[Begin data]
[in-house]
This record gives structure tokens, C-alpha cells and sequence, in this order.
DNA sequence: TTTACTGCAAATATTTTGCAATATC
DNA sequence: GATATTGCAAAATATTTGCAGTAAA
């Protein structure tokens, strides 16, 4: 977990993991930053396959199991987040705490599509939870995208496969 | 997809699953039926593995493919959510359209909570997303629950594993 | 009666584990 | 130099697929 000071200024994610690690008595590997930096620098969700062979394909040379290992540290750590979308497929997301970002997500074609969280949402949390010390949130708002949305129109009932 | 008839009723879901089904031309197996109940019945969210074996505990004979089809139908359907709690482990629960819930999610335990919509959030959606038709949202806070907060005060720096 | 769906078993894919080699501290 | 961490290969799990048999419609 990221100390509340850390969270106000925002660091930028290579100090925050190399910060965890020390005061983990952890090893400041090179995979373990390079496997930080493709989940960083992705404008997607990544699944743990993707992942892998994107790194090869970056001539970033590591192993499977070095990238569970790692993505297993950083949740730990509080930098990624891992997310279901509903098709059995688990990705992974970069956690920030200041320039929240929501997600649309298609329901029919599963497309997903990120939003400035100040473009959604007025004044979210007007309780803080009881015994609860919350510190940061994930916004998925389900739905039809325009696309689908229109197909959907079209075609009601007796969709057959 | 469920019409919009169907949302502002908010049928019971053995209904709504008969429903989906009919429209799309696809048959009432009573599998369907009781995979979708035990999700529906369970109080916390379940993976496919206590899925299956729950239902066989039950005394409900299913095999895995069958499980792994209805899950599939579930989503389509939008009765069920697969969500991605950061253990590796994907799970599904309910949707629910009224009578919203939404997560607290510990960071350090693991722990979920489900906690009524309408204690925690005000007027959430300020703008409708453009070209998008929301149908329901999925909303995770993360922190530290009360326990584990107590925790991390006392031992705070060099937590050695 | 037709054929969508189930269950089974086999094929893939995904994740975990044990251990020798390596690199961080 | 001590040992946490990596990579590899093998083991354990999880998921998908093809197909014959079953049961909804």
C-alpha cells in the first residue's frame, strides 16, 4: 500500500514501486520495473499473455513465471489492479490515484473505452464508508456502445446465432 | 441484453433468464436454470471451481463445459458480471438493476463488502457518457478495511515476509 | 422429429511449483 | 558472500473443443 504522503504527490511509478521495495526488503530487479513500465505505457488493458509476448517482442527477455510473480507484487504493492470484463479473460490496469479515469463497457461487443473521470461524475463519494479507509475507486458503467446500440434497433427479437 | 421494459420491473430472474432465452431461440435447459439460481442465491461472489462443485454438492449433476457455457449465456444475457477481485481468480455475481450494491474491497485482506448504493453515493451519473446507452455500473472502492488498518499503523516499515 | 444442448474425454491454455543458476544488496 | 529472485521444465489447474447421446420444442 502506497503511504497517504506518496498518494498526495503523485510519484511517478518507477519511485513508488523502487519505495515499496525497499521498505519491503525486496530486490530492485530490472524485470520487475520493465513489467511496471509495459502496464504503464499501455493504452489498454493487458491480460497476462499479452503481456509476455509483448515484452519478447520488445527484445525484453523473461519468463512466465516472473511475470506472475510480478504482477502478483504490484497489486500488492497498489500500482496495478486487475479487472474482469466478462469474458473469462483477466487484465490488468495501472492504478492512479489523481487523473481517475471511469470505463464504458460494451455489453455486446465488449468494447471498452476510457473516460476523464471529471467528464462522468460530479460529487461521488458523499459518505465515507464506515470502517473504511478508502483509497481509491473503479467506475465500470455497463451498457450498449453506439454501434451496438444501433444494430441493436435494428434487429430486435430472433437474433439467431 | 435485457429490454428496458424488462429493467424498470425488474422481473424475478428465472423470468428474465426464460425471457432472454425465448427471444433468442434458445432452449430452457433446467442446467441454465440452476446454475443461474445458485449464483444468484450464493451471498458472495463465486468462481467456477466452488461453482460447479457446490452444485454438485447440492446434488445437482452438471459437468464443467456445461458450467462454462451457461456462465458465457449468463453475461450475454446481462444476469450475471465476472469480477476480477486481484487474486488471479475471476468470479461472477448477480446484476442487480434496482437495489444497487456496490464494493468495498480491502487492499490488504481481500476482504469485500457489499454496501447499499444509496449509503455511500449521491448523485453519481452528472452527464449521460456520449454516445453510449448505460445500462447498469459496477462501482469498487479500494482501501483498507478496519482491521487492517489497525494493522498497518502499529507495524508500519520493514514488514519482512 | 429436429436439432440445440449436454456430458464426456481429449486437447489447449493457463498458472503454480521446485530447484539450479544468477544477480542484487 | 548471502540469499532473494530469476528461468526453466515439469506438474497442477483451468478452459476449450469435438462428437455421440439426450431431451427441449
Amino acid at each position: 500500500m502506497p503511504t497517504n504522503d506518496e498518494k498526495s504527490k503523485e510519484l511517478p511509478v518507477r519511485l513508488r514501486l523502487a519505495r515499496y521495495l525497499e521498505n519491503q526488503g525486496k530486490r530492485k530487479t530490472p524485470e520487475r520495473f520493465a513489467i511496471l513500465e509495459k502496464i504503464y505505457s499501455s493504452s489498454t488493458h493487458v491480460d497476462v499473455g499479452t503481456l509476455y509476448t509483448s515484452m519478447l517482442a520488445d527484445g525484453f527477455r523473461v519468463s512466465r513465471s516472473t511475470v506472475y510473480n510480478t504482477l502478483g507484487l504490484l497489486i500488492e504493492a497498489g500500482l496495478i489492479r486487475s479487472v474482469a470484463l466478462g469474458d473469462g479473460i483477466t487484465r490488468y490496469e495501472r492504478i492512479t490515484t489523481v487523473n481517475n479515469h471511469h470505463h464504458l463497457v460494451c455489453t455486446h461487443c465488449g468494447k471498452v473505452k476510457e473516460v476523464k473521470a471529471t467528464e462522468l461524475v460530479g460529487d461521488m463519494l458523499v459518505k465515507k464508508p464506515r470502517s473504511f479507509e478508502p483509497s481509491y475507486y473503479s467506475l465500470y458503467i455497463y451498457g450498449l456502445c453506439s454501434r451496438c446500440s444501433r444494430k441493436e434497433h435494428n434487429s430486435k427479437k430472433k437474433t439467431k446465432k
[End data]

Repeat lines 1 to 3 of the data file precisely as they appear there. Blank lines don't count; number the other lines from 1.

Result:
[in-house]
This record gives structure tokens, C-alpha cells and sequence, in this order.
DNA sequence: TTTACTGCAAATATTTTGCAATATC